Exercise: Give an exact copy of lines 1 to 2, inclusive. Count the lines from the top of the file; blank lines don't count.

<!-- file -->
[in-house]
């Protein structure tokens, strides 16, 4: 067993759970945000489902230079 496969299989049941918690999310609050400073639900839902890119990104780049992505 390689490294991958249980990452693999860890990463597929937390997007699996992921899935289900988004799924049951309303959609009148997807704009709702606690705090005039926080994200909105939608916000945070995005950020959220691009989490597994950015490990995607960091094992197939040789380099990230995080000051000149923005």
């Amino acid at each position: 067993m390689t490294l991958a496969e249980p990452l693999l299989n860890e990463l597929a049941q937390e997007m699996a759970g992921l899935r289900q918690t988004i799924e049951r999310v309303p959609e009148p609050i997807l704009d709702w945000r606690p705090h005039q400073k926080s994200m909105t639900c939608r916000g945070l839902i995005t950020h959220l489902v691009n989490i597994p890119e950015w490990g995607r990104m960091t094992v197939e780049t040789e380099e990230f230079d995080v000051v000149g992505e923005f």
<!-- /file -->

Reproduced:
[in-house]
């Protein structure tokens, strides 16, 4: 067993759970945000489902230079 496969299989049941918690999310609050400073639900839902890119990104780049992505 390689490294991958249980990452693999860890990463597929937390997007699996992921899935289900988004799924049951309303959609009148997807704009709702606690705090005039926080994200909105939608916000945070995005950020959220691009989490597994950015490990995607960091094992197939040789380099990230995080000051000149923005």